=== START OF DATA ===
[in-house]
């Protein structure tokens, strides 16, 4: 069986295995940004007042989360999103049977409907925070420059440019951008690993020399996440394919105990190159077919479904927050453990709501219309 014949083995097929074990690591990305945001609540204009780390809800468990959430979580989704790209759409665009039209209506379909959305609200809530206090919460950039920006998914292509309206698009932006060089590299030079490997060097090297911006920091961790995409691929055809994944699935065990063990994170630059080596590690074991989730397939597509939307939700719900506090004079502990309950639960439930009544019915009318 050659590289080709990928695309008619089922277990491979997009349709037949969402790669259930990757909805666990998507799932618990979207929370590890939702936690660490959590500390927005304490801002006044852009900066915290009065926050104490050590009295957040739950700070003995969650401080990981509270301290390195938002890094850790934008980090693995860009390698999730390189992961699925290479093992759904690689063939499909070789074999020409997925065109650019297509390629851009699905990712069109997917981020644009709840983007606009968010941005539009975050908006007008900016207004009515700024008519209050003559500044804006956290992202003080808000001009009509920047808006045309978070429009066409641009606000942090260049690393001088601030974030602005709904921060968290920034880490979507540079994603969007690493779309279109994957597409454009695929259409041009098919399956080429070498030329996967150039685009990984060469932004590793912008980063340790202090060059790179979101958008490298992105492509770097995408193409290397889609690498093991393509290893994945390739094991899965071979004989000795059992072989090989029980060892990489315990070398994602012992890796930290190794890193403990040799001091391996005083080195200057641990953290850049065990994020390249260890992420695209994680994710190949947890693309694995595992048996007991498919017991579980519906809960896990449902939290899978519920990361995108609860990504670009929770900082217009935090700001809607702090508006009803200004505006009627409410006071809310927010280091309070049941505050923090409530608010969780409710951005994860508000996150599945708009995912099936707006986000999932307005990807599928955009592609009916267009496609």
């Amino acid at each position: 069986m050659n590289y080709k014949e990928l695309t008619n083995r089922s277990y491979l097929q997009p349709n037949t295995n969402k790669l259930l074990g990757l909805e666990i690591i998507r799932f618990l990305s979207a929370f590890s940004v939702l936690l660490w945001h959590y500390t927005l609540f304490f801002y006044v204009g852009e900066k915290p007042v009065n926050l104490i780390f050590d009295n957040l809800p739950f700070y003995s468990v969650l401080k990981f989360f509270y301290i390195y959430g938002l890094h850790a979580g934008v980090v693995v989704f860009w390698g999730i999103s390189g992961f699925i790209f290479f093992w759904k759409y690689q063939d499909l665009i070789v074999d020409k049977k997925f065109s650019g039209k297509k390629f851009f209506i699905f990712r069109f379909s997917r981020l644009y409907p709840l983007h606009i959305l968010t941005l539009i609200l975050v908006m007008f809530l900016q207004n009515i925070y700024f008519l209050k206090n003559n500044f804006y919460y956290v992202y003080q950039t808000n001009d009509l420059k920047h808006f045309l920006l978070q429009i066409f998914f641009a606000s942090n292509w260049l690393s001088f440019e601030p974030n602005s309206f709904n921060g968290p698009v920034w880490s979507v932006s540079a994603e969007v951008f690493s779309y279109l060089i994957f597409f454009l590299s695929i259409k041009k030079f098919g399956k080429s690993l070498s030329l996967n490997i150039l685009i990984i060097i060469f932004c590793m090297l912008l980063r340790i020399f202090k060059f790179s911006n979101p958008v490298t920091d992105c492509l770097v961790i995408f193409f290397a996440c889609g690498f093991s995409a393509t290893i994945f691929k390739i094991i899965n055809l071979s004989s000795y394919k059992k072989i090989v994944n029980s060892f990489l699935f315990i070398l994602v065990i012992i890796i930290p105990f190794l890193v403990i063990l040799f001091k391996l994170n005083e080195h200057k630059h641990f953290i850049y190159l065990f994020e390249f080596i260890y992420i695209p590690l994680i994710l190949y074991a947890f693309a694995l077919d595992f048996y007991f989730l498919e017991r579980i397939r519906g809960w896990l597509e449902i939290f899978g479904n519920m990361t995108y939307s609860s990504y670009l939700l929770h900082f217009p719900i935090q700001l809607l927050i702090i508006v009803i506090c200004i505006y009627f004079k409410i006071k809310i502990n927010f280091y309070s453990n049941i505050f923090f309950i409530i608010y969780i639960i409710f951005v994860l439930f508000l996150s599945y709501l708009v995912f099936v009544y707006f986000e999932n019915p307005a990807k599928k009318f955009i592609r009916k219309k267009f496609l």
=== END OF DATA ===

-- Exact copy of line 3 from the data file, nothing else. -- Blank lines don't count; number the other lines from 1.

């Amino acid at each position: 069986m050659n590289y080709k014949e990928l695309t008619n083995r089922s277990y491979l097929q997009p349709n037949t295995n969402k790669l259930l074990g990757l909805e666990i690591i998507r799932f618990l990305s979207a929370f590890s940004v939702l936690l660490w945001h959590y500390t927005l609540f304490f801002y006044v204009g852009e900066k915290p007042v009065n926050l104490i780390f050590d009295n957040l809800p739950f700070y003995s468990v969650l401080k990981f989360f509270y301290i390195y959430g938002l890094h850790a979580g934008v980090v693995v989704f860009w390698g999730i999103s390189g992961f699925i790209f290479f093992w759904k759409y690689q063939d499909l665009i070789v074999d020409k049977k997925f065109s650019g039209k297509k390629f851009f209506i699905f990712r069109f379909s997917r981020l644009y409907p709840l983007h606009i959305l968010t941005l539009i609200l975050v908006m007008f809530l900016q207004n009515i925070y700024f008519l209050k206090n003559n500044f804006y919460y956290v992202y003080q950039t808000n001009d009509l420059k920047h808006f045309l920006l978070q429009i066409f998914f641009a606000s942090n292509w260049l690393s001088f440019e601030p974030n602005s309206f709904n921060g968290p698009v920034w880490s979507v932006s540079a994603e969007v951008f690493s779309y279109l060089i994957f597409f454009l590299s695929i259409k041009k030079f098919g399956k080429s690993l070498s030329l996967n490997i150039l685009i990984i060097i060469f932004c590793m090297l912008l980063r340790i020399f202090k060059f790179s911006n979101p958008v490298t920091d992105c492509l770097v961790i995408f193409f290397a996440c889609g690498f093991s995409a393509t290893i994945f691929k390739i094991i899965n055809l071979s004989s000795y394919k059992k072989i090989v994944n029980s060892f990489l699935f315990i070398l994602v065990i012992i890796i930290p105990f190794l890193v403990i063990l040799f001091k391996l994170n005083e080195h200057k630059h641990f953290i850049y190159l065990f994020e390249f080596i260890y992420i695209p590690l994680i994710l190949y074991a947890f693309a694995l077919d595992f048996y007991f989730l498919e017991r579980i397939r519906g809960w896990l597509e449902i939290f899978g479904n519920m990361t995108y939307s609860s990504y670009l939700l929770h900082f217009p719900i935090q700001l809607l927050i702090i508006v009803i506090c200004i505006y009627f004079k409410i006071k809310i502990n927010f280091y309070s453990n049941i505050f923090f309950i409530i608010y969780i639960i409710f951005v994860l439930f508000l996150s599945y709501l708009v995912f099936v009544y707006f986000e999932n019915p307005a990807k599928k009318f955009i592609r009916k219309k267009f496609l």